NOW SHOWING: FOR AN IMPOSSIBLE CINEMA: CUBAN DOCUMENTARIES at BFI Southbank — 01 AUG to 31 AUG 2017.
Sometimes, when you stumble back into the light, you need to sit calmly and assess exactly what happened. Emerging from the jolt to the heart that was Santiago Álvarez’s CICLÓN and NOW − the rousing finale to BEGINNINGS & BATTLES at BFI last night − was just one of those moments.
Formally bold, emotionally shattering and packed with scorching images that command a vivid state of awareness, these experimental “newsreels” (1963 & 1965 respectively) are a million miles away from Victoria Derbyshire. CICLÓN covers the devastating aftermath of a deadly storm, whilst NOW appropriates still and moving images from the USA’s far too numerous civil rights tragedies.
The pair rounded off an evening of pre- (if you discount Castro’s failed assault on the Moncada Barracks) and immediately post-revolutionary documentaries with much of the programme dedicated to works from Cuba’s legendary ICAIC (the Cuban Institute for Cinematographic Arts & Industry).
Fidel Castro’s island nation harnessed filmmaking to promote Cuban culture and as a tool to improve it. Whilst the afterglow of revolution is never far away in these early films − Castro appears in hero shots, directing the action − a trace of propaganda via state patronage doesn’t stop them from being exhilarating art works.
In addition to Álvarez’s films, BFI screened EL MÉGANO* (1955, 25min), CUBA, PUEBLO ARMADO (1961, 35min) and HISTORIA DE UNA BATALLA (1962, 39min) − the latter a fascinating account of Castro’s determination to eradicate illiteracy by closing schools and sending mostly urban middle class youth into the island’s neglected interior to teach and commune.
A word should go to Dr Fehimović for the evening’s opening comments. We normally dread an ‘extended introduction’, fearing the tumble weed of in-crowd jargon and back-slapping self-promotion that normally comes with such affairs, but this was a crisp, clear and compelling account of Cuba, Cuban films and filmmaking. Go figure.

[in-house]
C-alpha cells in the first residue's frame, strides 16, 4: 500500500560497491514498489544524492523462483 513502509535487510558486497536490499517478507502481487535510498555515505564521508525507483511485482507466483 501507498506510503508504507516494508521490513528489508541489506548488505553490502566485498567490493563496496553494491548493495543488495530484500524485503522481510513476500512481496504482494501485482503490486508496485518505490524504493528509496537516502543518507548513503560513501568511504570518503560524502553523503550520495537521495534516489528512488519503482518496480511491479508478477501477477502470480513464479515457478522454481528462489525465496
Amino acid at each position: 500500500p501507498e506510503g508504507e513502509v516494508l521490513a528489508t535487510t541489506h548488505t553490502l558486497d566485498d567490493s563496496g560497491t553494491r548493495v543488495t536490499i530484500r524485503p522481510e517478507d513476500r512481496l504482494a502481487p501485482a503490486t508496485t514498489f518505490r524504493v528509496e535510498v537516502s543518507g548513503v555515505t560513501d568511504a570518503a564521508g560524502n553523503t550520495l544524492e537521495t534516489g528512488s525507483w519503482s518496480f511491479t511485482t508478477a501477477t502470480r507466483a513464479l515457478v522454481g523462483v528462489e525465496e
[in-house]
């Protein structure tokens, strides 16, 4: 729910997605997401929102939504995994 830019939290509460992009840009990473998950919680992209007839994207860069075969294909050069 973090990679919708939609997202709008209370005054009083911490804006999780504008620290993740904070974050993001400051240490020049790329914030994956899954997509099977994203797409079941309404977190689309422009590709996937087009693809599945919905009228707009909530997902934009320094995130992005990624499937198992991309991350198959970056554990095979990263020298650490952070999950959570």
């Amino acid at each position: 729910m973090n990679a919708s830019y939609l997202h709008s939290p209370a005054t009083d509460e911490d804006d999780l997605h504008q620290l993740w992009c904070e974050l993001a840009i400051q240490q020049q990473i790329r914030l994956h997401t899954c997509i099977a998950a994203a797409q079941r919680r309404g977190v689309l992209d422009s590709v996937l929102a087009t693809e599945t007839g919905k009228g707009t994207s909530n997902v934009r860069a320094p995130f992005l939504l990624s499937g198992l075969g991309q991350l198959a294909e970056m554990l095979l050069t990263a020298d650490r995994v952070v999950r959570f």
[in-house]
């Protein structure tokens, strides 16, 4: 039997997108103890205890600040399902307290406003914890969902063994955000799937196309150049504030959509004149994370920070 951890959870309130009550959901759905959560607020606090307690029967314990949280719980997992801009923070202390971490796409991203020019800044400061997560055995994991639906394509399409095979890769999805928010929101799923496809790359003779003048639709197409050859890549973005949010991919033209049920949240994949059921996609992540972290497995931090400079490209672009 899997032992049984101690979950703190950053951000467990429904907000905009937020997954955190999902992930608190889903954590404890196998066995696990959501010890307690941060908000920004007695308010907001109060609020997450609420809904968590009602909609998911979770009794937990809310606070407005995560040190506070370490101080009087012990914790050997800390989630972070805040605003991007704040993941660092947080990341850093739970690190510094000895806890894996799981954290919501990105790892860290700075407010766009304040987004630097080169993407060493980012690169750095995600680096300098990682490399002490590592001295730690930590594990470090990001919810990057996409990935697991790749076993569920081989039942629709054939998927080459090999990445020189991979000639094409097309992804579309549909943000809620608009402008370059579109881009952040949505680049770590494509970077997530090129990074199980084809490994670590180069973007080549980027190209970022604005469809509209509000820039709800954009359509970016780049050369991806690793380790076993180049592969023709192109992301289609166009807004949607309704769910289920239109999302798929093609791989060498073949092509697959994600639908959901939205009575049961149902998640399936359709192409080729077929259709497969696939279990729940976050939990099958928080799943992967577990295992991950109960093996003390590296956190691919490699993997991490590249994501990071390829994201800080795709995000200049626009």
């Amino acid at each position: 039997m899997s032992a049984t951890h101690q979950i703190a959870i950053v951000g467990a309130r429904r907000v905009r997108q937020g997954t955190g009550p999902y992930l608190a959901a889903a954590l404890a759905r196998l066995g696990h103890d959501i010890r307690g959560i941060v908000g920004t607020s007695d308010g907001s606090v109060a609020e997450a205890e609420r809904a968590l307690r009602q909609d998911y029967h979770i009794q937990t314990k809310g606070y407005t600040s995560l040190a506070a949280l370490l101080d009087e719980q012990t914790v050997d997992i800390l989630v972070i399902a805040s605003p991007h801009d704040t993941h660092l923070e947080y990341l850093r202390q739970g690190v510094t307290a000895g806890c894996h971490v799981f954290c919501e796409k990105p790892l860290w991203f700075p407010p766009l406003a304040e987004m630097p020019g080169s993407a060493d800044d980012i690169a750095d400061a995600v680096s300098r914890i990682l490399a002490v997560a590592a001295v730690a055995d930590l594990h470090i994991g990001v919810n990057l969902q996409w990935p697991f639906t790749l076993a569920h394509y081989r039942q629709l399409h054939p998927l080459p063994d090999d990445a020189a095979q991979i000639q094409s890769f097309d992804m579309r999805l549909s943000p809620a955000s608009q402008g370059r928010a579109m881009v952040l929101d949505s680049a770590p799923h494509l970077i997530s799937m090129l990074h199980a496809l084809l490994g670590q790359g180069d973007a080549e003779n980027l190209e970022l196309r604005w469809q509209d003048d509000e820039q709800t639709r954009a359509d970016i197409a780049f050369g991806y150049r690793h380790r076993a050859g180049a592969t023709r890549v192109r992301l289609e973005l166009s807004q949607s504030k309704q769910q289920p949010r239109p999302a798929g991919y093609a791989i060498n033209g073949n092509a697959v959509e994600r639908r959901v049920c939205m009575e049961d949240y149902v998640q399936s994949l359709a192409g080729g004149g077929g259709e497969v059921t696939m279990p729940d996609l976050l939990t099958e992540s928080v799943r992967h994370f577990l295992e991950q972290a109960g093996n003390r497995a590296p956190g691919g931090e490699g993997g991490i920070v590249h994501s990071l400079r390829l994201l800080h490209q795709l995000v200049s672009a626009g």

How did we end up here? In spinning the Lazy Susan of (mis)fortune that is working out which moving pictures to see, we played this one by the rules. Namely: #1 WATCH LESS − prioritising films we haven’t seen and filmmakers we know little about; #5 GET SOCIAL − soaking up the stories of documentary filmmaking; and #8 & 10 − savouring the launch of a new season full of distinct global flavours. The result? Further testimony that if you only go and see what you know, you will rarely emerge uncertain of which way your blood’s pumping round your body. Which leaves us with rule #2 − (always) GO HUNTING.
HUNGRY FOR MORE?
- For more of the same − and please, do get tickets, the audience was far too small for such adventurous fare − dive into any element of BFI’s generous programme. FOR AN IMPOSSIBLE CINEMA: CUBAN DOCUMENTARIES runs at BFI Southbank until 31 AUG (various dates/times).
- BEGINNINGS & BATTLES gets another screening (23 AUG), this time without the splendid introduction from Dr Dunja Fehimović.
- Amongst other voices, there’s a night dedicated to SANTIAGO ÁLVAREZ (8 & 18 AUG). We’ll also be heading to CULTURE (10 & 19 AUG) which covers everything from Cuba’s touring mobile cinemas to its curious cocktail of religions and a visiting international chess tournament.
- If you’re senior (60+), the programme includes a FREE matinee (10 AUG, 14:00): I AM CUBA (aka Soy Cuba) is “a masterpiece of world cinema”.
- Got to Cuba. We experienced the island’s beauty, brilliance and occasional ennui of its people (revolution comes at a price) in 2009. We spent one amazing day hunting down DVDs of Cuban films in their barely-stocked stores. After a very hot trudge through Santiago De Cuba, our local host was disappointed to only find a stack of VAMPIROS EN LA HABANA. We treasure our copy to this day.
El Mégano is a cinema in a peculiar neighborhood, Centro Havana, and is patronized by marginalized people of all types: indigents, alcoholics, illegal immigrants, homosexuals, transvestites…
Featured image: NOW (1965).